It became a bit of a mission to try and document as many as possible before they all disappeared under the developers' wrecking ball, and a fairly good job was done documenting all types by everyone over at Gwulo.com. But it's the columned ones that I find the most intriguing and as such tended to bung up a new post whenever I found one I hadn't seen before. The blog ended up with about 30 separate posts on these buildings.
Anyway, rather than rehash them one by one here, I've instead picked a selection of pictures (probably a quarter of all the buildings I have snapped) taken over the past 6-or-so years. Some buildings have probably gone by now, some have definitely been renovated and some are still as they were.
This building above has been ear-marked for demolition, this is a crying shame for several reasons including the fact that it is in excellent condition and has been well looked after, but also because it is only one of four remaining curved corner shophouses (that I am aware of) left standing in HK. :-(
Wanchai, Lockhart Road
Lui Seng Chun
The controversy of The Pawn however seems to have been avoided at the above renovation of Lui Seng Chun in Sham Shui Po. This is one of the four remaining curved corner buildings I was talking about earlier. It has been taken over by one of the local tertiary institutions as a Traditional Chinese Medicine Clinic and shop.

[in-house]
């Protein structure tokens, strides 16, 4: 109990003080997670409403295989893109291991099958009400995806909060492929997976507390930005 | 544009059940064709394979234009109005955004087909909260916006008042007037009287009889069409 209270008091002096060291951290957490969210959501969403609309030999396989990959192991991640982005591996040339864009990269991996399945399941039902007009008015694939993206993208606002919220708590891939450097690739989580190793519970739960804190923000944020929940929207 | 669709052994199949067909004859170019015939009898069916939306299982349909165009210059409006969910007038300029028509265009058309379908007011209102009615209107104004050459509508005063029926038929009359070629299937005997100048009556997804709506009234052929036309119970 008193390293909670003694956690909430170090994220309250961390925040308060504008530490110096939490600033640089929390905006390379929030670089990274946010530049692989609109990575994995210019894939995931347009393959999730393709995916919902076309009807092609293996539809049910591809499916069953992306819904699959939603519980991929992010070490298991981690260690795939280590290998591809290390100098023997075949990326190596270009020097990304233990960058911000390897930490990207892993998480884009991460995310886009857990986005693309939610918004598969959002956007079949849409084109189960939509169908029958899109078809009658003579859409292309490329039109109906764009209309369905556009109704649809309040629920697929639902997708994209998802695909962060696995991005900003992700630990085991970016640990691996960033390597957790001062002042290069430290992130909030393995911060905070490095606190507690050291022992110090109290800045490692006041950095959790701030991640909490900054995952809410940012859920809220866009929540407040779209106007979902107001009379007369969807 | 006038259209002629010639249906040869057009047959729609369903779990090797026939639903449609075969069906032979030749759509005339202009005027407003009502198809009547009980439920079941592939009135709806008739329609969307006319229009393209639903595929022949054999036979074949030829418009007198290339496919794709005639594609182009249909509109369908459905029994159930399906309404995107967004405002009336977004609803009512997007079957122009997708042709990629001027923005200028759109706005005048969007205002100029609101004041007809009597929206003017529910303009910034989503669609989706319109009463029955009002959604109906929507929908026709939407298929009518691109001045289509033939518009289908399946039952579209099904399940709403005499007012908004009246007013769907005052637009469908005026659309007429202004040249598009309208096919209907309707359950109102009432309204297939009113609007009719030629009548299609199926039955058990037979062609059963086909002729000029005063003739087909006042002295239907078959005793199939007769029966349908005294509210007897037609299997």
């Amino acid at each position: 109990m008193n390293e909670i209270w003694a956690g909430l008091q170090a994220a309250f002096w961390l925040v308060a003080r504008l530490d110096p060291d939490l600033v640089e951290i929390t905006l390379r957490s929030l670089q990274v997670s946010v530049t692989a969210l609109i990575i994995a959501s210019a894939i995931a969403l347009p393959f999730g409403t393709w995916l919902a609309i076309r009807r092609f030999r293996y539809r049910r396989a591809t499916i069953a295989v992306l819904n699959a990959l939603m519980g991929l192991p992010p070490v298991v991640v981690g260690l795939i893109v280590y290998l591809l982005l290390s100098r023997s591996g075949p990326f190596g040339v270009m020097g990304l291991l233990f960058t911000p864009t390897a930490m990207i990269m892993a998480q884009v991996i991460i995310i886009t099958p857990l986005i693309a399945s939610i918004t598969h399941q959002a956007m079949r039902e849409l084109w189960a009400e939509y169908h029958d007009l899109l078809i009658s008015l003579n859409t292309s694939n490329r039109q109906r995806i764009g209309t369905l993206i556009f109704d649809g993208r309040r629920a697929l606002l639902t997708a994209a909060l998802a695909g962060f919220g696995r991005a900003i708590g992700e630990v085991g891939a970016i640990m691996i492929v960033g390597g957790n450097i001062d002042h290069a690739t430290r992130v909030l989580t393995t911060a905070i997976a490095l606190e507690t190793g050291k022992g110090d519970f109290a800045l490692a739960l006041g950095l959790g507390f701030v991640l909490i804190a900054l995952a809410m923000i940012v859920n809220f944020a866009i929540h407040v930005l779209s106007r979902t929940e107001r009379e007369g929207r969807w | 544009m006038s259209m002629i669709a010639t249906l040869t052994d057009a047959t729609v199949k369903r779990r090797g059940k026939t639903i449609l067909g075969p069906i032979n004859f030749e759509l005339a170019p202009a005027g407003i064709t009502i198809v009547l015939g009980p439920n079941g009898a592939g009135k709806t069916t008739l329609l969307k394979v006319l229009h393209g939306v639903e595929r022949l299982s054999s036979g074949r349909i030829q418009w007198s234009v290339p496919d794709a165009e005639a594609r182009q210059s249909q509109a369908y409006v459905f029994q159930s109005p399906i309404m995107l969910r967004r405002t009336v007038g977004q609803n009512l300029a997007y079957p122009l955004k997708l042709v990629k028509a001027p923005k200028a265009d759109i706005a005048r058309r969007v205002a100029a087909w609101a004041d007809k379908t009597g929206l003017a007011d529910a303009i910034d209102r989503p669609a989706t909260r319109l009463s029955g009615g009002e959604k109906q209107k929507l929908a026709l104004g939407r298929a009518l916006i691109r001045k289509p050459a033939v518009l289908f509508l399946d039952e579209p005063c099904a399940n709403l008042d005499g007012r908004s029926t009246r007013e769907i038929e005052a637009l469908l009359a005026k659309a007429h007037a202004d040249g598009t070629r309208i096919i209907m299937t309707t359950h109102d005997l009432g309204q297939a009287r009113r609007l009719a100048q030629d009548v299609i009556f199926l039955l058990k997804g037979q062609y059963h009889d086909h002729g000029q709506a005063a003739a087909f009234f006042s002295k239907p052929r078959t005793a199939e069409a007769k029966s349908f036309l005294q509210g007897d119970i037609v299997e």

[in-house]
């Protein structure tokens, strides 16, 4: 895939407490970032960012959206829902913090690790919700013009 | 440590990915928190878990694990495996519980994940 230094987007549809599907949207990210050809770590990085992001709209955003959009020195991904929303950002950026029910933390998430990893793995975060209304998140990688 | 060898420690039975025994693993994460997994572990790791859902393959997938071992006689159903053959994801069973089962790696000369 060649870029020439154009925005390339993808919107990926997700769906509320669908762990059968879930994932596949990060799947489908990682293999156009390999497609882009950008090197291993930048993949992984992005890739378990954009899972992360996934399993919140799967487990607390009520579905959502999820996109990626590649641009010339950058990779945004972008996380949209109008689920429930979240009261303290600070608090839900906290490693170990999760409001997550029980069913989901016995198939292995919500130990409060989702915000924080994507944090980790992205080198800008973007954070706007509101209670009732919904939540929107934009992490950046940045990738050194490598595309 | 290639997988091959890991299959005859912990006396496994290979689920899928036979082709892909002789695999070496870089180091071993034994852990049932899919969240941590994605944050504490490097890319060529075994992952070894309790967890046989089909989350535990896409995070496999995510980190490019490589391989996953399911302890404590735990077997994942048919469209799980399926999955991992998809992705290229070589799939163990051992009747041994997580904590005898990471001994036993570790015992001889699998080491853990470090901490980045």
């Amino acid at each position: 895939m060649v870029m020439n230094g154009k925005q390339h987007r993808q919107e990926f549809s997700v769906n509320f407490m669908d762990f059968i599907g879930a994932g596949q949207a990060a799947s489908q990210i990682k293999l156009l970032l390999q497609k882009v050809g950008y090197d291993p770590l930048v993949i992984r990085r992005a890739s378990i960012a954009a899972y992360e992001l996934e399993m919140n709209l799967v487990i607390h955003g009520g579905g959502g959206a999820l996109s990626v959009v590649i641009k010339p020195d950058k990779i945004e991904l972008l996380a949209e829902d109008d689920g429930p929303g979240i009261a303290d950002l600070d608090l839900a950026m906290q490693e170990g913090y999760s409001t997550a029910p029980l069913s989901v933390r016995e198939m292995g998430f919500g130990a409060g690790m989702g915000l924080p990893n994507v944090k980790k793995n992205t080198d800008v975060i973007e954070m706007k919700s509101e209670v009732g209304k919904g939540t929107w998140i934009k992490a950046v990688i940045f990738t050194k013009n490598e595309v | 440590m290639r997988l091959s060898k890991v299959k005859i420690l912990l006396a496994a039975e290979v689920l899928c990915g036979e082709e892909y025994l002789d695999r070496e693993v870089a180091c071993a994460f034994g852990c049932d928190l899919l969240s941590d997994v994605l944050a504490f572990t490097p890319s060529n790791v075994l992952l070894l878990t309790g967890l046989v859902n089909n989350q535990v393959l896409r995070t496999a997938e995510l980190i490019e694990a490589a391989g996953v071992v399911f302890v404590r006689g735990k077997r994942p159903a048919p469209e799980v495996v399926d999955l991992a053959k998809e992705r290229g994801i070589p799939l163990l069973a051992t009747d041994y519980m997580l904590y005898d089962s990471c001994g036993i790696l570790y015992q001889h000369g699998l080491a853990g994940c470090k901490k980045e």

Li Chit Street
Moving on to Mongkok and the row of shophouses that front the Flower Market. Despite the redevelopment of a couple of buildings in the centre, this row of buildings is actually the second largest contiguous block of shophouses in the whole territory (8 or so in one row). This is rare and most buildings exist purely in little clumps of one or two.
The longest block of intact shophouses can be found a little further south into Mongkok along Shanghai Street. Here there are ten (I think?) in a single row and they were going to be renovated by the Govt. I'm not sure if this has been done yet, so if anyone can provide up-to-date info, please feel free to comment. When you consider that many of the streets in Kowloon were absolutely lined with these buildings as recently as the 1980's, it's a big shame that so many have been lost in such a short time.
The blue building in the picture below has its date of construction shown at the top, and it is quite obvious from this (and many more of these buildings) that the builders made up for a lack of height with attention to detail. It seems that in HK, the taller your building is the less impressive it is to see at close range - I guess with many of the skyscrapers in Hong Kong all the effort has been put into making them look impressive from a distance.
King's Road, North Point
These buildings exist in various states from completely dilapidated with trees growing through the roof, to absolutely immaculate and well-maintained. Some have seen one of their pillars removed due to development being done in close proximity below is a picture of perhaps what happens when developers can't be bothered to do a proper demolition job (perhaps the pillar straddles land lots?). All that is left on this one is the pillar and the portion of the front wall that sits above it!